Oct 24 2012

When you want a puppy, start asking for a pony.

  • Posted by: admin

As one of the worst public speakers in the history of the world, I give mad props to anyone who can get on stage and talk to a random group of people.. let alone a room full of investors deciding whether or not they should give you their money. Every month, Chicago’s coolest developers, investors, and students pile into Rockit Bar where five, about-ready-to-launch entrepreneurs get 2 minutes to pitch their startups.

The only investor I’ve ever pitched to is Rick. I asked for advice; not $50K. So I admit I am no expert, I’ve heard my fair share of pitches and have been successfully persuading people for twenty one years. I think this is how you get people to do what you want (and end up making them like it, too)

1.  Be nice. 

2. Hypothetically speaking of course, if you’re doing a demonstration on how to make a smoothie, be prepared for your blender to freak out and splatter bananas all over your face. This way, when the class laughs at you, you’ll have a back up plan. Be prepared for everything to go horribly wrong, and always have something to fall back on.  If your wifi fails or your video loses sound, make sure you’ll be able to quickly recover. Sometimes a well-played catastrophe makes you stand out. Even just one well-rehearsed, crowd pleasing, one-liner, saved only for technical difficulties has the power to turn the mood around. Whatever it is, don’t just stand there with bananas on your face.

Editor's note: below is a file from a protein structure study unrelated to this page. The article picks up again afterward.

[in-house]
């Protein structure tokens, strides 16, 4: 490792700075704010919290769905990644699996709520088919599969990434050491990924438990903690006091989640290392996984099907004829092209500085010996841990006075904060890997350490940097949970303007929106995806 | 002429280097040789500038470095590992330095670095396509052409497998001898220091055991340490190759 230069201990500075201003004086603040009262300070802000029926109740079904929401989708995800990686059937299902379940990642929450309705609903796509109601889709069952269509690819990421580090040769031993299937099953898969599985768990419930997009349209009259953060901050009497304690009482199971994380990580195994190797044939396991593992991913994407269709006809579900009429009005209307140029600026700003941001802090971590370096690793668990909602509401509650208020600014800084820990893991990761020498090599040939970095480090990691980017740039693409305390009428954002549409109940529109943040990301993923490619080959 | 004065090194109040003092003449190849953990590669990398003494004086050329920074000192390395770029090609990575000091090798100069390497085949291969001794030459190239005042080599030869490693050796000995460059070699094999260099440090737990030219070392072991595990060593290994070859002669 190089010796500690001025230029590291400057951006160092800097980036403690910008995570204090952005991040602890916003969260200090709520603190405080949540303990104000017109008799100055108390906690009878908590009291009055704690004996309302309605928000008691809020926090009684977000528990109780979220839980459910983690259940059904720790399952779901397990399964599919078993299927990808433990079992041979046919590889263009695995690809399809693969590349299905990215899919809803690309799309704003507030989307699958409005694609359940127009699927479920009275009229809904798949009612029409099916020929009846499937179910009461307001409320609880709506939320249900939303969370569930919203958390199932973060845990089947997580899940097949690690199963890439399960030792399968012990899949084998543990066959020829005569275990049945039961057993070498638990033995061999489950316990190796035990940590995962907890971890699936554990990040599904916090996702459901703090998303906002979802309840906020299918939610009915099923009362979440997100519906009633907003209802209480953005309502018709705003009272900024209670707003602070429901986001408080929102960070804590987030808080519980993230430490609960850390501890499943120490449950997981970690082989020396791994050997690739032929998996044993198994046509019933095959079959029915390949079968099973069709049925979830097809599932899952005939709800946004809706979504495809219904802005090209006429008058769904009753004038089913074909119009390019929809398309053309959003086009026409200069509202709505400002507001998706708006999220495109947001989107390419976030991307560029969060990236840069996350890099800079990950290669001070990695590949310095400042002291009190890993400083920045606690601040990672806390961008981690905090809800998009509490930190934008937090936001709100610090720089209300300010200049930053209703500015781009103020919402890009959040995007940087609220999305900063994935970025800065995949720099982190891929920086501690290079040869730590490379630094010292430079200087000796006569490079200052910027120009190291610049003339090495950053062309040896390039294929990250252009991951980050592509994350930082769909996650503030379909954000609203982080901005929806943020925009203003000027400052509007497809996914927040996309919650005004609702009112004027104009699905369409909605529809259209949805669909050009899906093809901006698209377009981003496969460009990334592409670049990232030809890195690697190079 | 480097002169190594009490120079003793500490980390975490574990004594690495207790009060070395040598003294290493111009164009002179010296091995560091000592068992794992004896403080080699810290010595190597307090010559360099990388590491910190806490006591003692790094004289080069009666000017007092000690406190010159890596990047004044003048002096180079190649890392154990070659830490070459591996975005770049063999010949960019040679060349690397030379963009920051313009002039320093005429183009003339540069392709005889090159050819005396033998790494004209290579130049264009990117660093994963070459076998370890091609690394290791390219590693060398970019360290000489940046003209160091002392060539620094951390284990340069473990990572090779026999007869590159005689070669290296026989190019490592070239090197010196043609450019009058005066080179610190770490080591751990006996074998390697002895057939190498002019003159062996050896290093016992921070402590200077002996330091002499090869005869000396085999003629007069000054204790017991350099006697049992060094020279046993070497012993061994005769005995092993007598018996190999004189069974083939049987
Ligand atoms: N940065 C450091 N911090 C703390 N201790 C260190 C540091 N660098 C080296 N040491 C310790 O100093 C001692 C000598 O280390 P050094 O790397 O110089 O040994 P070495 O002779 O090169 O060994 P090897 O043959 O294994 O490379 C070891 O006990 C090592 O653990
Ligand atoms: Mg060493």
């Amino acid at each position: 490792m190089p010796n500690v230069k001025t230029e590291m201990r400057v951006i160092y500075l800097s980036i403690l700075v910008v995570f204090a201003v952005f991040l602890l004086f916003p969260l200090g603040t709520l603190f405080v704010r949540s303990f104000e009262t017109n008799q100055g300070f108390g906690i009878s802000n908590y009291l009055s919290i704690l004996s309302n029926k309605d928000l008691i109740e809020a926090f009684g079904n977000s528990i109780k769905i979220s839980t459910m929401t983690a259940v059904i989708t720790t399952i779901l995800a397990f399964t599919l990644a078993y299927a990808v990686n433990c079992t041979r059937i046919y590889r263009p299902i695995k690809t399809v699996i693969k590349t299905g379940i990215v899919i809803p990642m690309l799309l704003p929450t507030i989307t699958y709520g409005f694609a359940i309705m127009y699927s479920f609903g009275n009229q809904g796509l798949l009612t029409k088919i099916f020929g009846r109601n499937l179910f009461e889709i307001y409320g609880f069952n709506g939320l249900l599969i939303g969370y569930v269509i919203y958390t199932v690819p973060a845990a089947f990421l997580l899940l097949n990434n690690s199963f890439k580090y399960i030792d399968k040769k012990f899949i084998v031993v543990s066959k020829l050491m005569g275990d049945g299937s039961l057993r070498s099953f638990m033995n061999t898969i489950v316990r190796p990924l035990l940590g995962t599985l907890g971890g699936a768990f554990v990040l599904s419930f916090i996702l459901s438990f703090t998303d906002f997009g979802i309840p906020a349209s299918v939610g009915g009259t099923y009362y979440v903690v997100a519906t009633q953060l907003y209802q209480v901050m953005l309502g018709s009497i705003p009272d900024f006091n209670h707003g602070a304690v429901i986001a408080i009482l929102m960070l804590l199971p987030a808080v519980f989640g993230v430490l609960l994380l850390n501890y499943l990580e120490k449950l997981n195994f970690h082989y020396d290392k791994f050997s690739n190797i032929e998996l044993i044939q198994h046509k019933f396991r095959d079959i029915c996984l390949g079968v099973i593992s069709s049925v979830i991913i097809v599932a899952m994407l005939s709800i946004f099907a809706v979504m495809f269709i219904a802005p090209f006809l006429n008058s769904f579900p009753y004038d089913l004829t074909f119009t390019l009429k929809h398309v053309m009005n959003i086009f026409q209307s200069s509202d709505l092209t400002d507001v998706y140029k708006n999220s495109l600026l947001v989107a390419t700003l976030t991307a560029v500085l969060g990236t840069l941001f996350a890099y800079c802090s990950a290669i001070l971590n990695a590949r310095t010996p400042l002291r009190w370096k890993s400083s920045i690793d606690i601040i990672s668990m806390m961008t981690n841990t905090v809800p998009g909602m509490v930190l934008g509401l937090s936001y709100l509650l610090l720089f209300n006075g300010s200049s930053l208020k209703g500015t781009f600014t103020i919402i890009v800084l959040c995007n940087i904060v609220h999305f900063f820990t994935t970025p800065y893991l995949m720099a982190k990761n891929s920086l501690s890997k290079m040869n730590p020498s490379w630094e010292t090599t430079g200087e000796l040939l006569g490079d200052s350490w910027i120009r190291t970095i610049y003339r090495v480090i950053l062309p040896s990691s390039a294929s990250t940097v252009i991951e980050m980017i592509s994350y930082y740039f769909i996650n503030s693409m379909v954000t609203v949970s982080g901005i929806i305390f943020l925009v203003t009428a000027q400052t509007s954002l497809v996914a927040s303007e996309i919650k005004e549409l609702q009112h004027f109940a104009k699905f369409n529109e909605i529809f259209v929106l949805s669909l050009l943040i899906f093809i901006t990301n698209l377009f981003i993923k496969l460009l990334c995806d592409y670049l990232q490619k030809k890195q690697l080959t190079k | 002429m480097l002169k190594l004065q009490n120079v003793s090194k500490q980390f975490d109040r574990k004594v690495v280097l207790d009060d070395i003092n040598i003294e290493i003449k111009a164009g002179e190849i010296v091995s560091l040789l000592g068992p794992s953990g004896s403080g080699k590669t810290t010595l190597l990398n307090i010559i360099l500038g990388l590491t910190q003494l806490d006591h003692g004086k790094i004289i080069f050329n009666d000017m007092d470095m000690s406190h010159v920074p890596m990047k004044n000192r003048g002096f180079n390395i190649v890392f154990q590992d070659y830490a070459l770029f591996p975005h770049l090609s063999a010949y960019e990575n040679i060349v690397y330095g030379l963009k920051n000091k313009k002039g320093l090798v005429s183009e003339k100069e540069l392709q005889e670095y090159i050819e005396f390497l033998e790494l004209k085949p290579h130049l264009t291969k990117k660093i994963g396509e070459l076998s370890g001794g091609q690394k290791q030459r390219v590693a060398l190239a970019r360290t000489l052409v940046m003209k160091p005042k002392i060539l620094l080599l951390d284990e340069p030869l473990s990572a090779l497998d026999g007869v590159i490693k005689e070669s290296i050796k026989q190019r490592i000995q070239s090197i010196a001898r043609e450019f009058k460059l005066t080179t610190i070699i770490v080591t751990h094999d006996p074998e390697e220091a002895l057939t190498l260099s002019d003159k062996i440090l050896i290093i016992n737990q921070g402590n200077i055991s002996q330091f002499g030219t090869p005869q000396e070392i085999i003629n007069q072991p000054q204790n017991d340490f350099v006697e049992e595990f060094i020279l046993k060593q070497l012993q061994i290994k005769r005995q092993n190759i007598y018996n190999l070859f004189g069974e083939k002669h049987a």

3. Talk to people who are interested in what you’re doing and becoming a part of it. Do research prior to talking to investors and find people who think your idea is great. Once you’ve got them window shopping: Be appealing. You’ll get life-long customers if the display is a good as what’s inside.

4. Once you’ve got someone’s attention, butter them up. I feel like sucking up has gotten a bad rep over the years, but, personally, I see no problem with it. If you’re an awesome person and are confident your idea is going to be mutually beneficial to all involved, what’s wrong with showing a little extra love? Prove you’re invested in them; they’ll invest in you. Convincing people takes hard work and creativity; no one is going to give you something if they feel it was effortless on your behalf.

5. When I was 7, my Uncle Hugh gave me a piece of advice: “When you want a puppy, start asking for a pony.” For a 7 year old girl, this meant: ask Dad to the point of being annoying; and if all else fails, ask Uncle Hugh. While asking is the first step in receiving, I’ve since learned that proving you’re deserving of something is much more effective. This isn’t to say that you should be asking for unrealistic things, but shows that success is driven by determination and persistence. You’ve got to know when to push forward and when to pull back. Be patient, getting what you want doesn’t happen right away and your 2 minute pitch is just the start. Eventually, you may even be able to work your way up to a point where even a pony is realistic.

(p.s. I never got a pony, I got a Vespa.)

Dashfire’s partners at TableSAVVY pitched last week, along with Kauzu, Rentalutions, QUE Social, and Unbranded Designs. Great companies, great pitches, launching soon.

TableSAVVY Pitch





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